Describing the condition of a water body 110 miles long poses a challenge. Hydrology (the movement of water) and sediment characteristics vary within each of the Sound’s sub-basins, as does the degree of shoreline development. Water quality in any location varies by season. And in some locations, historical contaminant discharges still affect present-day conditions. In other words, the Sound can be described as healthy and vibrant, or distressed and impaired, depending on location, season, and issue.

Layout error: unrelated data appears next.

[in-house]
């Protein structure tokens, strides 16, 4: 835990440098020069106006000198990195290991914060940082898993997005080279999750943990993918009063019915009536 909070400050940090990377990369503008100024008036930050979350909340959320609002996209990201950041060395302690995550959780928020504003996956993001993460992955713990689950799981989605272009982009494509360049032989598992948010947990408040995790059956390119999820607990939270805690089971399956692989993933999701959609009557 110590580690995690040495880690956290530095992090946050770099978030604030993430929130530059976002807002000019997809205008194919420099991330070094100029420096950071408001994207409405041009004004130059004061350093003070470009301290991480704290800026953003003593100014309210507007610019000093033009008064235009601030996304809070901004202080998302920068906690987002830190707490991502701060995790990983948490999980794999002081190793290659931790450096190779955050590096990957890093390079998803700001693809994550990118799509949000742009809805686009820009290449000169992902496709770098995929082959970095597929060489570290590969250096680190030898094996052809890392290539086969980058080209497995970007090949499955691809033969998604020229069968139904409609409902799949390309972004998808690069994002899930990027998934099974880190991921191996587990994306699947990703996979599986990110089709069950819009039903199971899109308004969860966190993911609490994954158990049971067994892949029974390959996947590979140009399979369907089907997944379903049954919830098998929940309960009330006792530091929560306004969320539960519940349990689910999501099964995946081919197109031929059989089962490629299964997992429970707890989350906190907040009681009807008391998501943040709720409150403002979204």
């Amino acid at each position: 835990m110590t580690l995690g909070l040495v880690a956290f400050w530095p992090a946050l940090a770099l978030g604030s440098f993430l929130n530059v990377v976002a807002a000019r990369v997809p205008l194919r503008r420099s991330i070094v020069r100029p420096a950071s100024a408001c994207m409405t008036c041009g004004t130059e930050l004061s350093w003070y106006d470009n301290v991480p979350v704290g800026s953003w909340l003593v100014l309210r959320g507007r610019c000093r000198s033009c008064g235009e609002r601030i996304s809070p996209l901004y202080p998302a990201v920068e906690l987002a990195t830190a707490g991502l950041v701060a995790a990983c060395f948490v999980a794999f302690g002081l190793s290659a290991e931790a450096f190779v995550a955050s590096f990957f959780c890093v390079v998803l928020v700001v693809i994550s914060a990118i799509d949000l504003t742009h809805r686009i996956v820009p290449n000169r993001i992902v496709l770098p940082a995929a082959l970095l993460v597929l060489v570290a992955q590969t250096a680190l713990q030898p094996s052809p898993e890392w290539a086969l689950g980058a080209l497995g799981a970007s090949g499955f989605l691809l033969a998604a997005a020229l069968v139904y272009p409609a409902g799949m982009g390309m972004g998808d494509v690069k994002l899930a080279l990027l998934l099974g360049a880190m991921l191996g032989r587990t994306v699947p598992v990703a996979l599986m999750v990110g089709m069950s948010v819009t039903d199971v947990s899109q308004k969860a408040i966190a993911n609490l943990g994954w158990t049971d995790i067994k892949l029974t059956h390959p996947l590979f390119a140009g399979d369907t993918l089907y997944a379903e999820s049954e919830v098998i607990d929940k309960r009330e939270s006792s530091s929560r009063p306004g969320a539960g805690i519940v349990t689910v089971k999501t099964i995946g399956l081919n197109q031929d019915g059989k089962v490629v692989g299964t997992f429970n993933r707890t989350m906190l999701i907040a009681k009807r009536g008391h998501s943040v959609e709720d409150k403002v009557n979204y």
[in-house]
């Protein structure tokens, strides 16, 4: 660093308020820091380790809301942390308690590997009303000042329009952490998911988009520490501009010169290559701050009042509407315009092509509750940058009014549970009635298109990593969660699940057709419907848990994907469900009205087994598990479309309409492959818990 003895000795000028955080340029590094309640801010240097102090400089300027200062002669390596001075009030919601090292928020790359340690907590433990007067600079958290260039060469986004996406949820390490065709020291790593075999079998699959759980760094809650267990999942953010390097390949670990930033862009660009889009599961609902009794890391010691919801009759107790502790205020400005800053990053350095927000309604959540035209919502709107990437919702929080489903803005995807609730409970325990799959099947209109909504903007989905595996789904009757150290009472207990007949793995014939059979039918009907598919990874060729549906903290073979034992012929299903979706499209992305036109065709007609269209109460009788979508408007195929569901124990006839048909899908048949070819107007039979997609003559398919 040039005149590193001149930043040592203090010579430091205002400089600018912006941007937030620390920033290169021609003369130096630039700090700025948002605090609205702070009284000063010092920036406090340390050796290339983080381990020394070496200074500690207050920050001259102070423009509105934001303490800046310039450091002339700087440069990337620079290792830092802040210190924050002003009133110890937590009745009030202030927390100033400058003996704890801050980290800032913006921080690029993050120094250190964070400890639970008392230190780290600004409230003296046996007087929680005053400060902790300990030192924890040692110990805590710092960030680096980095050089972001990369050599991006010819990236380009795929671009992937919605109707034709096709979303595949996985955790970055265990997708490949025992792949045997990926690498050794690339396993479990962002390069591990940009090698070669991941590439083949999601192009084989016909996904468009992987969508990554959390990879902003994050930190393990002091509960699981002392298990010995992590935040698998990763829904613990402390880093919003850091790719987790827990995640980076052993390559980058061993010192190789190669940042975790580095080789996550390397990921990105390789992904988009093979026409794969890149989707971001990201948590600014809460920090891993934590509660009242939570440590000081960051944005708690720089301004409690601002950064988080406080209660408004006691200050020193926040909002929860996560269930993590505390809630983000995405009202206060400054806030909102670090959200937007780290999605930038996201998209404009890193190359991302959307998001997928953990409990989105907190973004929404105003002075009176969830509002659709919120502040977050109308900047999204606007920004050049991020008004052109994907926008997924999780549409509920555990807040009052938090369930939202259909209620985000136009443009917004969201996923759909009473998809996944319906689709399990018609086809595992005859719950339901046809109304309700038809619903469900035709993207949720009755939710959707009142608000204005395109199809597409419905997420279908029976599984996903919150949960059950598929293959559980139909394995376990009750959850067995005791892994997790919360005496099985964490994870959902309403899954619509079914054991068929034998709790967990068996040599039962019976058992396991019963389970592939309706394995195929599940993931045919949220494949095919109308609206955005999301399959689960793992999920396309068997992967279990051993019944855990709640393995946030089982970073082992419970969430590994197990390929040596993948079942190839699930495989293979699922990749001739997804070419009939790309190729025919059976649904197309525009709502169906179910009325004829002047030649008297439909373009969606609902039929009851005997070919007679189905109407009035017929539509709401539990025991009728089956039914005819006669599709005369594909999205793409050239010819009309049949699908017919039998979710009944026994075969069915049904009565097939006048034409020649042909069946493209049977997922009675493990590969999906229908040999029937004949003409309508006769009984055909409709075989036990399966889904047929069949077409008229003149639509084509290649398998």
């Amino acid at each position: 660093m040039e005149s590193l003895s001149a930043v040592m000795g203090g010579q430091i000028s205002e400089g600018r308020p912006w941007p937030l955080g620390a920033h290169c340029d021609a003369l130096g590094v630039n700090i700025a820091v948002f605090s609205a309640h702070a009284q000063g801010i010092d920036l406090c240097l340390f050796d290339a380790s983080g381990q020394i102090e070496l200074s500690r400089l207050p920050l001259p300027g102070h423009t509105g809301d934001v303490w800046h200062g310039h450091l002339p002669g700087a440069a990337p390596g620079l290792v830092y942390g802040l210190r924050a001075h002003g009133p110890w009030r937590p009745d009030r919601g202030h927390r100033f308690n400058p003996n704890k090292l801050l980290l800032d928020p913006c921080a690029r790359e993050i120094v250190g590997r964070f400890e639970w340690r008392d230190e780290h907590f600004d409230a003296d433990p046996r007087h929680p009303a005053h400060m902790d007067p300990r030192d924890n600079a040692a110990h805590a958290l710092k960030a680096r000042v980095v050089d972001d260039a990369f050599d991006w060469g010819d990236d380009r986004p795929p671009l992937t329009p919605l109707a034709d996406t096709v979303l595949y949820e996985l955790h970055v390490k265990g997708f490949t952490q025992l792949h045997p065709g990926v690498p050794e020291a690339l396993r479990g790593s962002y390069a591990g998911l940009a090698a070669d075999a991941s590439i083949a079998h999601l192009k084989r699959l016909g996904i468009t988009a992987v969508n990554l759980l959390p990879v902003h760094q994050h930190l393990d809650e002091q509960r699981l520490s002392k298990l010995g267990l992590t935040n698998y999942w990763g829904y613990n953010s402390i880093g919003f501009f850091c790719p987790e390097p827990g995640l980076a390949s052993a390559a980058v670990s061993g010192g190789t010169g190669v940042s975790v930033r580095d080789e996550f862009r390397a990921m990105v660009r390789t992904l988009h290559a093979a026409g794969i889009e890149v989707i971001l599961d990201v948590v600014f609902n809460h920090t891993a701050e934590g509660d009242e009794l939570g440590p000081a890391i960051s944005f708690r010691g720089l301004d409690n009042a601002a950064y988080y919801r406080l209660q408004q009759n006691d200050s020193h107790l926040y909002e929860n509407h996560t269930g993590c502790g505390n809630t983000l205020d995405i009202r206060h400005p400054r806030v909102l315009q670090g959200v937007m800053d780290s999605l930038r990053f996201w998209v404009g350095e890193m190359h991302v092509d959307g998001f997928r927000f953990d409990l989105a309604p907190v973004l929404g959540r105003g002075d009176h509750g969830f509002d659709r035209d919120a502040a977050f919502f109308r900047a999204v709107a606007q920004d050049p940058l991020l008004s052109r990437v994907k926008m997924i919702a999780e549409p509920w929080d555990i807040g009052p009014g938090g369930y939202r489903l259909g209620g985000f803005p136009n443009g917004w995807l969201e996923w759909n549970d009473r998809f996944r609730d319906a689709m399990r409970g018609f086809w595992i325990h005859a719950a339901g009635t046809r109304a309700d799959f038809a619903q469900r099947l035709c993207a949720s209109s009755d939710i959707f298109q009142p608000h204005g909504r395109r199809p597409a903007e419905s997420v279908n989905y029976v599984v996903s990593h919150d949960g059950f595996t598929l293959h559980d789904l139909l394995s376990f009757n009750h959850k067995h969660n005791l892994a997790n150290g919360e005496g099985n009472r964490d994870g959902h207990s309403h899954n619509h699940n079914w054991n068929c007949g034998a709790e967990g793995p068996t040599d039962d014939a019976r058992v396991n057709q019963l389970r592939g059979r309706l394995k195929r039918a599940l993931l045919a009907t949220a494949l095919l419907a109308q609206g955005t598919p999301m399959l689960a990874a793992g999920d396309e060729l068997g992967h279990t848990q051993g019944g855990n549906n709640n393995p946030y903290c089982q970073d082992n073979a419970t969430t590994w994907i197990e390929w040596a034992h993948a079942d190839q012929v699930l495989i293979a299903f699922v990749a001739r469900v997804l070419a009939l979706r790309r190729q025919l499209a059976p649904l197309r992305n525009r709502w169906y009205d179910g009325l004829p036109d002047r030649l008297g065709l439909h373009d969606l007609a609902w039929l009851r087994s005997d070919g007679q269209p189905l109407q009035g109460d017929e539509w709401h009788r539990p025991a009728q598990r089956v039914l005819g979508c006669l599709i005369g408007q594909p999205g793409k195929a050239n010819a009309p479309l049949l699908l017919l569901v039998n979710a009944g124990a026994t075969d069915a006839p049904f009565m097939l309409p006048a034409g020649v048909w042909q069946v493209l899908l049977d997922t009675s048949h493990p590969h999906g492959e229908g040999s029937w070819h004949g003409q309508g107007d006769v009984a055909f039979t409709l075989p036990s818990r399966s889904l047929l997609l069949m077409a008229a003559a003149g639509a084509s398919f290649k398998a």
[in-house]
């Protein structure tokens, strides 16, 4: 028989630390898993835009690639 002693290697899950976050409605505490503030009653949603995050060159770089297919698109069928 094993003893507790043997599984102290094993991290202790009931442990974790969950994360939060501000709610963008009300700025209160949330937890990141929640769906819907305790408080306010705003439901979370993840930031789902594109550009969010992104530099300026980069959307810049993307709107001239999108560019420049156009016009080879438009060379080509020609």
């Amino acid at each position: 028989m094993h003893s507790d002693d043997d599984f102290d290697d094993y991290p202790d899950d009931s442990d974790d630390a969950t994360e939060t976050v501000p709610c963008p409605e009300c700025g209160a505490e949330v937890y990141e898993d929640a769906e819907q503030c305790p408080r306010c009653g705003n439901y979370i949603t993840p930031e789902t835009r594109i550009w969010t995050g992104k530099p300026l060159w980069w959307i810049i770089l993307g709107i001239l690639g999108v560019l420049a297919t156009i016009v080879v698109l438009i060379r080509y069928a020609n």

But recent work by the EPA’s Office of Research and Development to characterize water quality, the toxicity of sediments on the sea floor, and the variety of species living in or on the seafloor (benthic community) offers an approach to quantitatively characterizing conditions geographically in Long Island Sound. Using an index of different indicators for each of these measures, the Sound’s western, central, and eastern basins can be rated as good, fair, or poor.
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